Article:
Three Things You Didn’t Know About Life in Colombia


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By Nancy Kiernan, International Living

Colombia ranked in the top five of several categories in International Living’s 2017 Global Retirement Index, including healthcare and climate. The country’s turbulent past is well behind it, and today it’s a country that’s gaining the attention of people wanting to retire outside of the U.S. either full-time or part-time.

Let’s take a look at a few things about Colombia that not only go beyond its great weather and lower cost of living, but also may make you say, “hmm, I had no idea.”

1. Colombia is prosperous and safe
When I was a kid growing up in the U.S. my only exposure to Colombia was the Juan Valdez coffee commercials and news stories about drug cartels. Decades later, I can say this view is half correct—Colombia is still world-renowned for its coffee.

The dark days of the past are just that…the past. The new—true—Colombia has warm, welcoming people, stunning scenery, and is a contender to be one of the strongest Latin American economics. For those of you who may still be thinking about Colombia as it once was, the revitalized Colombia will certainly surprise you.

Citibank named Medellin, Colombia’s second largest city, the Most Innovative City in the World in 2013 based on its strong economy, unprecedented urban development, and livability. I have lived in Medellin for five years and I feel completely safe. Of course, I use the same common sense that anyone would use in any large city around the world: not flashing around valuables, having situational awareness, and knowing which parts of the city to avoid at night.

2. You probably buy Colombian flowers
Those flowers you got for Mother’s Day or Valentine’s Day most likely came from Colombia. This is a billion-dollar industry with 75% of the flowers in the U.S. originating from here. Colombia is blessed with a year-round growing season, mild temperatures, fertile soil, and 12 hours of light every day of the year—perfectly suited for growing flowers. About 20,000 acres of flowers are grown in farms outside of Bogota and Medellin alone.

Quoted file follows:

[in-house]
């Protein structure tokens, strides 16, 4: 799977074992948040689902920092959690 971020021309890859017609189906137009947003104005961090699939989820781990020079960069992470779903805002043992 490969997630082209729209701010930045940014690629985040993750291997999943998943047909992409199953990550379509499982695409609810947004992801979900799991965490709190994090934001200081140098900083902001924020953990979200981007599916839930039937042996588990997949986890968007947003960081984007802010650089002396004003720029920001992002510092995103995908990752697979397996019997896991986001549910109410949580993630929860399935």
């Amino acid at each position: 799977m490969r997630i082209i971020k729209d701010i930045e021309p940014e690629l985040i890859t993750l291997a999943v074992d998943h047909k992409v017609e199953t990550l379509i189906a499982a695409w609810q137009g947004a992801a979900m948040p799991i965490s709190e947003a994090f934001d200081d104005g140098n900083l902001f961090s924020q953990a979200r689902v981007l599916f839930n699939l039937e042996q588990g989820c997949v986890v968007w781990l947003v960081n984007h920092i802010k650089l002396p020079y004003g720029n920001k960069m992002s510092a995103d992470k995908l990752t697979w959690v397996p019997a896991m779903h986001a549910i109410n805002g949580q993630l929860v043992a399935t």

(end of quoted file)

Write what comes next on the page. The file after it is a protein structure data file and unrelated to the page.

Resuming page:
Flowers are such an integral part of the culture and economy of Colombia that Medellin is nicknamed the “City of Flowers.” But there is more to this than just a nice title. Medellin celebratesFeria de las Flores (Flower Festival) each summer. For 10 days, the city holds parades, exhibits, concerts, workshops, and mall displays. The Botanical Garden opens its doors to reveal incredible arrangements of roses, exotic flowers, and, of course orchids—Colombia’s national flower.

I love having fresh flowers throughout my home every day of the year. There is a lady who sells flowers just down the street from my building. I stop by to see her and pick up two dozen roses for only $8.50. In some major U.S. cities, you would pay that price for a single long-stem rose.

3. Colombian healthcare is top quality
Colombia’s high-quality, low-cost healthcare is attracting more and more people who are searching for an alternative to the costly U.S. healthcare system. The World Health Organization (WHO) ranks Colombia #22 out of the 191 countries it reviews. That surpasses Canada, which ranks #30, and the U.S. that comes in at #37. Health insurance premiums, medical tests, and procedures cost a fraction of the U.S. price.

Healthcare is always on the minds of retirees. In Colombia, you can rest assured that your care will be excellent, and it won’t break your budget. My husband and I are covered by EPS (Entidades Publicas de Salud), the basic government health insurance plan. We pay $75 per month for our premium…for both of us. Our copay for prescription medications, lab tests, and imaging such as CT scans is only $4. This is a far cry from what we paid back in the U.S.

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